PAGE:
The Joy of Being Slow
Last updated: July 2021
It is very challenging and frustrating to deal with the multifarious symptoms that can manifest from having such a pronounced dopamine deficiency. But nonetheless, it is equally humbling and grounding also.
Even though it pains me to admit it, this diagnosis was sent to me for a reason. I was operating at an unsustainable level and therefore needed a life-changing intervention to forcibly slow me down.
So, every morning as my body and brain experience a rebirth of cataclysmic magnitude, I am learning to be more gentle with myself and foster a greater attitude of gratitude. I am slowly developing sincere gratitude for the sweetness and joy of operating at a slower gear.
There is no shame in moving at a slower, more manageable pace. We live in a world were we are all immersed in sensory overload. Unknowingly, we are all bombarded and brainwashed that with the message that:
- Faster is better
- Super speed is to be celebrated
- If you snooze, you lose
- Momentum and ground-breaking pace creates winners
But, this narrative is very flawed and arguably pernicious. It needs to be challenged. In our hunger and pursuit of fast, speed, and pace we are killing ourselves. Admittedly, as I was before I was diagnosed.
A message from the universe
So, whilst at times I may feel perturbed by the pain that Parkinson's disease inflicts upon me... I am equally humbled by the patience and perseverance it forces me to cultivate.
I imagine the dialogue with the cosmic universe going something along these lines.
Universe's message to me: Cannot wait Shamsa? So, you refuse to slow down? *mocking laughter* Mwah-haha-haha. Well, let me help you with that.
Ker-blam! Say hello to my little friend... Parkinson's. Trust me, little soul, this is what you need. The antidote to your haste. Although you will not see the wisdom in this disease - trust me, it is not your enemy.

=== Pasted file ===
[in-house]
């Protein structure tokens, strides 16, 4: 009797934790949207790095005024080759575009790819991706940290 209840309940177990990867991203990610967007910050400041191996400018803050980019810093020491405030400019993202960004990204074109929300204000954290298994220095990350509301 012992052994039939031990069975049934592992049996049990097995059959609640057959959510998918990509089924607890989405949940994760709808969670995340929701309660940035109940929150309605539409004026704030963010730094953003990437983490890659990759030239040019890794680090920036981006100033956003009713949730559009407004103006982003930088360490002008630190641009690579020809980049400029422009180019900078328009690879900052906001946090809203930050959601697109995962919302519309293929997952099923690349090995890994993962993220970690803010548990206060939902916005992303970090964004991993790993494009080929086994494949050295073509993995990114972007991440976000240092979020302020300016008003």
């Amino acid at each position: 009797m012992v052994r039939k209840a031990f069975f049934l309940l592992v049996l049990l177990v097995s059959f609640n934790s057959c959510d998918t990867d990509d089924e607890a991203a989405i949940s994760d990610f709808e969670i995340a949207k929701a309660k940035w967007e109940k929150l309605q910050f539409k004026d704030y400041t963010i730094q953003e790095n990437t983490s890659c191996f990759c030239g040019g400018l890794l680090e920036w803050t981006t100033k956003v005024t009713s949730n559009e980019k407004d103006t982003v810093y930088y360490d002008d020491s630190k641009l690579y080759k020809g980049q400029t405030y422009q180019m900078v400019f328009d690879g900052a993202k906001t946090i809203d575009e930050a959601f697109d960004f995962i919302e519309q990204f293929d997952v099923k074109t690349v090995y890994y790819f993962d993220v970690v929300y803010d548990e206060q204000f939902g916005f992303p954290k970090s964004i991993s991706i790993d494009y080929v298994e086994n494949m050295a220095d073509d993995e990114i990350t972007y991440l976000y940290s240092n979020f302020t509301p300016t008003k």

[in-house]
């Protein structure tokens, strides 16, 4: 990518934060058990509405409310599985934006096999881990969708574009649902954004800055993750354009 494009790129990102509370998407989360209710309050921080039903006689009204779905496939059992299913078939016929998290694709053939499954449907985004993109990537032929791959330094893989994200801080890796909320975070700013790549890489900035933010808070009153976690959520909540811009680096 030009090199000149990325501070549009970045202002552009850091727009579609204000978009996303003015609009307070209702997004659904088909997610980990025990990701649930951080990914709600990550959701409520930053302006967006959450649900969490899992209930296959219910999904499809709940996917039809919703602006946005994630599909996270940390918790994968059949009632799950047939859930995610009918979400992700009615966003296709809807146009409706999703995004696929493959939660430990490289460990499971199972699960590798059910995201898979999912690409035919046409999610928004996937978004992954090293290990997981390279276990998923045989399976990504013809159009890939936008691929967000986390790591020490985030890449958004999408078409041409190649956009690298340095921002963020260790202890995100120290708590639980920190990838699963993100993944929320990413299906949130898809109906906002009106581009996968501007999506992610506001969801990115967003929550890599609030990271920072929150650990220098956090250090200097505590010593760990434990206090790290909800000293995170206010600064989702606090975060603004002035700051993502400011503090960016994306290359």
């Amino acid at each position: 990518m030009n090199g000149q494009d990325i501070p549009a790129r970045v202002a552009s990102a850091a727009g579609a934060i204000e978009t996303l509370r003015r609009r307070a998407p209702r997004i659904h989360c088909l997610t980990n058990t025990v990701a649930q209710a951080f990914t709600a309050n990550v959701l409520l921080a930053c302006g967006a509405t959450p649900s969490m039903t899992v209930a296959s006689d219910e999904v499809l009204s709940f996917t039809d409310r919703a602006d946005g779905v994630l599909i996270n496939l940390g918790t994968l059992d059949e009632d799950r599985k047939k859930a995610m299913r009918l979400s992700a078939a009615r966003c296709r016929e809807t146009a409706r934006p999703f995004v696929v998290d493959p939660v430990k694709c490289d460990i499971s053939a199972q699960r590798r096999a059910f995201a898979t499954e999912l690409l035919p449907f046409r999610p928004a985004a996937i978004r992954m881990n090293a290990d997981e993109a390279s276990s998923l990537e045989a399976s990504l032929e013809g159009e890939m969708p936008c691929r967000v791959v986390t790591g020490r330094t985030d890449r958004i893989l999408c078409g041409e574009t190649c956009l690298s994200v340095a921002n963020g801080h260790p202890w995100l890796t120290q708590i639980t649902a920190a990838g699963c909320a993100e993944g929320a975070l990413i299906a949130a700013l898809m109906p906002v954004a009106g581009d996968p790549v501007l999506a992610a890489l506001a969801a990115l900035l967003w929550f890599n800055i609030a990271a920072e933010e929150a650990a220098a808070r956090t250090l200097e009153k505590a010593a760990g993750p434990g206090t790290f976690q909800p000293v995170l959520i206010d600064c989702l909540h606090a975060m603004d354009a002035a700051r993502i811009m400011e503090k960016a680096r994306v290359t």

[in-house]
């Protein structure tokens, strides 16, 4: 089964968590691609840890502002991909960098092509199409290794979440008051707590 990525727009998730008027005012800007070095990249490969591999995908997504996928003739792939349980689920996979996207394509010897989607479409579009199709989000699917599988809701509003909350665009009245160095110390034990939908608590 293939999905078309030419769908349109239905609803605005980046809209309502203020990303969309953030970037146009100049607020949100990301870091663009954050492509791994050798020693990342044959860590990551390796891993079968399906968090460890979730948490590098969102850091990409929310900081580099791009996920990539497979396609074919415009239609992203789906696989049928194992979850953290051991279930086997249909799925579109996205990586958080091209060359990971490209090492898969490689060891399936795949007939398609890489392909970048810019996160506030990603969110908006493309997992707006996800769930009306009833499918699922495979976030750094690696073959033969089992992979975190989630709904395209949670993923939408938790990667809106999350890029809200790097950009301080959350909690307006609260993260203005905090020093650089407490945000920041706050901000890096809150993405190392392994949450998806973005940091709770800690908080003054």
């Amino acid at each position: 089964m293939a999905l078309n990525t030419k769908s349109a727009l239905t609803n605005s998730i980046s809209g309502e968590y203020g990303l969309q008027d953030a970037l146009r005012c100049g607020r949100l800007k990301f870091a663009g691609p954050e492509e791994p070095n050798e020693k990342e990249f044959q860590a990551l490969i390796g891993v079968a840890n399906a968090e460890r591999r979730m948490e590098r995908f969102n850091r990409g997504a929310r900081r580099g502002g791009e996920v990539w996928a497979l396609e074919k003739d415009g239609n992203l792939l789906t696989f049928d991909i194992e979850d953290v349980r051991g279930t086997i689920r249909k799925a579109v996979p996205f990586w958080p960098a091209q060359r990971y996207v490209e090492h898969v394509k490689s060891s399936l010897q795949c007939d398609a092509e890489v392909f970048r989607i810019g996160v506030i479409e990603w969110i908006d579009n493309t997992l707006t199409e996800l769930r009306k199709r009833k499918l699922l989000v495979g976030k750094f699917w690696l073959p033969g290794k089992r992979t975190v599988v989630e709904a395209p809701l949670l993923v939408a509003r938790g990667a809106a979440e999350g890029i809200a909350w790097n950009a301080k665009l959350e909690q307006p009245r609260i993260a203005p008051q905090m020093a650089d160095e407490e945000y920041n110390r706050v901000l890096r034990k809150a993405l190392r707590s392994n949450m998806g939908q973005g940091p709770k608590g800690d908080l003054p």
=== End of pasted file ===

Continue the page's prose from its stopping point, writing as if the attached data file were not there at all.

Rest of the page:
You will hate it. But it is there to serve you, not hurt you. You will see that in time. Once you let the embers of hate and bitterness cool.
Trying to stay patient
Parkinson's disease, in my case, is purposely purposeful. In the morning, Parkinson’s disease, in its mocking, derisory way grabs me, like a petulant child.
When it demands that I sit there quietly until it is ready and happy to allow me to get up, I quietly remind myself this is okay with me. At this moment, it is the boss. Not me.
So, like a good little girl, I hoist up my white flag. I surrender. I am not the victor on this occasion. But, the power dynamic will change. It always does. I have to just bide my time.
Thus eventually, my body and brain realize they are indeed old comrades. They are stronger and better when they work together. So, they call a truce (albeit, only temporarily).
So, thanks to the magic of Levodopa, my comatose dopamine neurotransmitters are forced to wake up and spark up. Movement slowly returns to me. I am me, again. For the 587, 721, 893, millionth time in my life, I am joyfully brought back to life.
I slowly begin to unfurl myself, like a flower... opening and clamoring towards the light. My medication provides my pivotal sustenance, but only temporarily.
Yet still, I will take whatever scraps of mobility that come my way. Now, I am the victor and the constant tug of war with the Pesky-Parkinator continues... for now.
Do you experience issues with spatial awareness?